Row Separators
What if you have a need/desire to have only a single tab of computers, but you want to create some visual separate between the servers in that single grid? You can create a “spacer” row using the “Enable/disable” feature. Create a “dummy” row and then use ‘Actions > Enable/disable’ to disable the row, which will color it dark gray. Voila! Now it functions as a visual separator.


Customizing Toolstrip Buttons:
Did you know that you can customize the buttons that are displayed on the toolstrip, thereby enabling you to have almost any BatchPatch action be available with a single click. Click on ‘Tools > Customize visible toolstrip buttons.’ From there you can simply select any action that you want to appear on the toolstrip.

Hard-coding User-defined Commands Into the BatchPatch Menu:
A lot of BatchPatch users have a set of remote commands that they regularly run on target hosts, either to collect information or to execute remote processes. BatchPatch allows you to “hard-code” any command into the BatchPatch menu so that commands you use frequently that aren’t built-in to BatchPatch are just as easily accessible to you as commands that are pre-built-in to the application. For example, BatchPatch has a built-in action for killing remote processes. You can select ‘Actions > Services / Processes > Kill specific running process,’ which lets you input a process name or PID to kill on target systems. This is great, but what if for some reason you always find yourself having to kill the same rogue process repeatedly on your systems? Wouldn’t it be nice to not always have to type in the process name? Well, you can create a user-defined command under ‘Actions > Remote process/command > Create / modify user-defined commands.’ You could then enter the following command into the window provided.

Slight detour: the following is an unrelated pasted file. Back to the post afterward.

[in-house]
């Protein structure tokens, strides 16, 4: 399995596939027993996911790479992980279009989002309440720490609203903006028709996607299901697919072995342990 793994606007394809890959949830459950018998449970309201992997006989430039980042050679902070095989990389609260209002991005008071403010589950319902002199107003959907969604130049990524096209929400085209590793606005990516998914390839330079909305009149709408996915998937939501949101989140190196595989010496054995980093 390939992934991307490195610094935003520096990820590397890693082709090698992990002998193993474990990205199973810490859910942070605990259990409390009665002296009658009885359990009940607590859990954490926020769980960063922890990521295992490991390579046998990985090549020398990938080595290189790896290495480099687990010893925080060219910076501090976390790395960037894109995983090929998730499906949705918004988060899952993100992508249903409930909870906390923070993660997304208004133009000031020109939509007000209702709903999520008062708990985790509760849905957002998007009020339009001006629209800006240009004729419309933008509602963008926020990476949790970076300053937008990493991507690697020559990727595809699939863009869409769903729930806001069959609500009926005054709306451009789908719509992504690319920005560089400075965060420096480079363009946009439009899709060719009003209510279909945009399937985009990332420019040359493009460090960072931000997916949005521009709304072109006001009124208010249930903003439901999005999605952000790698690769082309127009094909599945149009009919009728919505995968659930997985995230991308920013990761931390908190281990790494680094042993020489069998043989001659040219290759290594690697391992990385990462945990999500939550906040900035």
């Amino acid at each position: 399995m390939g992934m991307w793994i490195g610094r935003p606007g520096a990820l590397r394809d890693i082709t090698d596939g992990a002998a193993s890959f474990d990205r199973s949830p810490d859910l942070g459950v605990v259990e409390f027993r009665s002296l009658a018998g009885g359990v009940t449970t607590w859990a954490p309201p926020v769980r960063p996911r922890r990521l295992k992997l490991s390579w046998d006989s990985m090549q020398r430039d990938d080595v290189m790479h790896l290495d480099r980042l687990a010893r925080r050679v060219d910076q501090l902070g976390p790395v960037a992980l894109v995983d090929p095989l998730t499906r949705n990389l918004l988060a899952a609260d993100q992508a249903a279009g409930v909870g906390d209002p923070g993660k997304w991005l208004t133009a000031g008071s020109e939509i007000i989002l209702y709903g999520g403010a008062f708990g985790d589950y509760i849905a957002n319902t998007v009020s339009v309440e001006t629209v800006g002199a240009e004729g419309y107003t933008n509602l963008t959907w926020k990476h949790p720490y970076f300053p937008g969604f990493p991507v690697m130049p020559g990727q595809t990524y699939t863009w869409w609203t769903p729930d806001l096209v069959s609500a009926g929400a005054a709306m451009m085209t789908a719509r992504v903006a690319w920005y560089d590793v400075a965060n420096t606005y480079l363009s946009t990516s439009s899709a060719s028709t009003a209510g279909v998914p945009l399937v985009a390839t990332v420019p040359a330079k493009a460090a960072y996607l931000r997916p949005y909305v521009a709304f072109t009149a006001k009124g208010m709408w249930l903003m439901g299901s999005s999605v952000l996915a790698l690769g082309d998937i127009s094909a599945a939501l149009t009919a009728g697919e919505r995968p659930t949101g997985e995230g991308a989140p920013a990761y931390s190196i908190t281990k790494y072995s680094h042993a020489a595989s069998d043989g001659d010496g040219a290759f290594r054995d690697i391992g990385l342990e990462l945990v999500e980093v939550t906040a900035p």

WMIC PROCESS where name='rogueProcess.exe' call terminate

Once you’ve entered a command, it will now be automatically saved so that it appears hard-coded in the ‘Actions > Remote process/command > Execute user-defined commands’ menu! Pretty neat. Now any time you need to kill that rogue process, you can simply click on the menu item that you just created, and that process will be killed without prompting you to enter a process name.

Middle-click Cells to View Cell Contents:
Any time you need to see the entire contents of a cell in a BatchPatch grid, the easiest way to do this is to just middle-click (scroll-wheel-click) on the cell. The cell contents are displayed in a custom tooltip window.

Right-click-drag on Cell Contents Tooltip to Move it to a New Location:
You can move the cell contents tooltip window around on your screen by right-clicking anywhere on it, and then dragging it to a new location.

This entry was posted in Blog, General, Tutorials and tagged . Bookmark the permalink. Both comments and trackbacks are currently closed.